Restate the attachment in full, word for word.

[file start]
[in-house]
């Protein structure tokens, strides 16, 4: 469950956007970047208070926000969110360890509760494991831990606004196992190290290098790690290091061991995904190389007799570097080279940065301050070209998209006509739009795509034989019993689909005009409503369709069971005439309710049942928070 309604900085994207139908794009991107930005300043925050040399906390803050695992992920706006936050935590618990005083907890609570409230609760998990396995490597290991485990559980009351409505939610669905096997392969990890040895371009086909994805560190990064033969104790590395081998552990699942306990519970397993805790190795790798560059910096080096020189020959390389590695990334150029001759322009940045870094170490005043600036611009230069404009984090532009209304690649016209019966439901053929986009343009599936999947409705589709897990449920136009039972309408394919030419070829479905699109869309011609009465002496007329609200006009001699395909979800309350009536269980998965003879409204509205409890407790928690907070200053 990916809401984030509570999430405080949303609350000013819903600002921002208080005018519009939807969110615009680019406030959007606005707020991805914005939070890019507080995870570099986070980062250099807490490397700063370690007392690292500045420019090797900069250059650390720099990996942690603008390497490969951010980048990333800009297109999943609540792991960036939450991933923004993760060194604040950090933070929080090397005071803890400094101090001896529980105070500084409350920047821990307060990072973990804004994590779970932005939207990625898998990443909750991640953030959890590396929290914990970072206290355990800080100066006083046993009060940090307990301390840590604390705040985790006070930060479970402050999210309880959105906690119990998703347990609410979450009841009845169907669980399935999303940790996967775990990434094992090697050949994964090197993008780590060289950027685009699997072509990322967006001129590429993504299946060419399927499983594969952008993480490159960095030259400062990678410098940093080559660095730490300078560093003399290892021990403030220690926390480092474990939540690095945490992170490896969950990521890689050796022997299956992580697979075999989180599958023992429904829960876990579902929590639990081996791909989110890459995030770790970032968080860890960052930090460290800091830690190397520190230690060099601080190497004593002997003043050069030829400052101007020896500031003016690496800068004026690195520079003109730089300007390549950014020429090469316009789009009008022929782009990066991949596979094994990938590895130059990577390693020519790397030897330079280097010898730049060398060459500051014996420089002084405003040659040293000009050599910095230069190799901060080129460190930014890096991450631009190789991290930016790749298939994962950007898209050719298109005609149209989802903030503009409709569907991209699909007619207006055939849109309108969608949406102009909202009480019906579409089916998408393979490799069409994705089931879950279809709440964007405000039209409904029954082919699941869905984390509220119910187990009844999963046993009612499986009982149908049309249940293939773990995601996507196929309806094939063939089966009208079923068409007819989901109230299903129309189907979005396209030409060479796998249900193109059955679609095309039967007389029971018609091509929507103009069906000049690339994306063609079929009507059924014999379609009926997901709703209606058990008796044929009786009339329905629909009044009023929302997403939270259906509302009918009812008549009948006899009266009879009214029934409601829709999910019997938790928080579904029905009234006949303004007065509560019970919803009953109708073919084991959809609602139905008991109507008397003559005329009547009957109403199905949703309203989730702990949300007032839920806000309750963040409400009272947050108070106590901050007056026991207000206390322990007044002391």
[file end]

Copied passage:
[in-house]
């Protein structure tokens, strides 16, 4: 469950956007970047208070926000969110360890509760494991831990606004196992190290290098790690290091061991995904190389007799570097080279940065301050070209998209006509739009795509034989019993689909005009409503369709069971005439309710049942928070 309604900085994207139908794009991107930005300043925050040399906390803050695992992920706006936050935590618990005083907890609570409230609760998990396995490597290991485990559980009351409505939610669905096997392969990890040895371009086909994805560190990064033969104790590395081998552990699942306990519970397993805790190795790798560059910096080096020189020959390389590695990334150029001759322009940045870094170490005043600036611009230069404009984090532009209304690649016209019966439901053929986009343009599936999947409705589709897990449920136009039972309408394919030419070829479905699109869309011609009465002496007329609200006009001699395909979800309350009536269980998965003879409204509205409890407790928690907070200053 990916809401984030509570999430405080949303609350000013819903600002921002208080005018519009939807969110615009680019406030959007606005707020991805914005939070890019507080995870570099986070980062250099807490490397700063370690007392690292500045420019090797900069250059650390720099990996942690603008390497490969951010980048990333800009297109999943609540792991960036939450991933923004993760060194604040950090933070929080090397005071803890400094101090001896529980105070500084409350920047821990307060990072973990804004994590779970932005939207990625898998990443909750991640953030959890590396929290914990970072206290355990800080100066006083046993009060940090307990301390840590604390705040985790006070930060479970402050999210309880959105906690119990998703347990609410979450009841009845169907669980399935999303940790996967775990990434094992090697050949994964090197993008780590060289950027685009699997072509990322967006001129590429993504299946060419399927499983594969952008993480490159960095030259400062990678410098940093080559660095730490300078560093003399290892021990403030220690926390480092474990939540690095945490992170490896969950990521890689050796022997299956992580697979075999989180599958023992429904829960876990579902929590639990081996791909989110890459995030770790970032968080860890960052930090460290800091830690190397520190230690060099601080190497004593002997003043050069030829400052101007020896500031003016690496800068004026690195520079003109730089300007390549950014020429090469316009789009009008022929782009990066991949596979094994990938590895130059990577390693020519790397030897330079280097010898730049060398060459500051014996420089002084405003040659040293000009050599910095230069190799901060080129460190930014890096991450631009190789991290930016790749298939994962950007898209050719298109005609149209989802903030503009409709569907991209699909007619207006055939849109309108969608949406102009909202009480019906579409089916998408393979490799069409994705089931879950279809709440964007405000039209409904029954082919699941869905984390509220119910187990009844999963046993009612499986009982149908049309249940293939773990995601996507196929309806094939063939089966009208079923068409007819989901109230299903129309189907979005396209030409060479796998249900193109059955679609095309039967007389029971018609091509929507103009069906000049690339994306063609079929009507059924014999379609009926997901709703209606058990008796044929009786009339329905629909009044009023929302997403939270259906509302009918009812008549009948006899009266009879009214029934409601829709999910019997938790928080579904029905009234006949303004007065509560019970919803009953109708073919084991959809609602139905008991109507008397003559005329009547009957109403199905949703309203989730702990949300007032839920806000309750963040409400009272947050108070106590901050007056026991207000206390322990007044002391």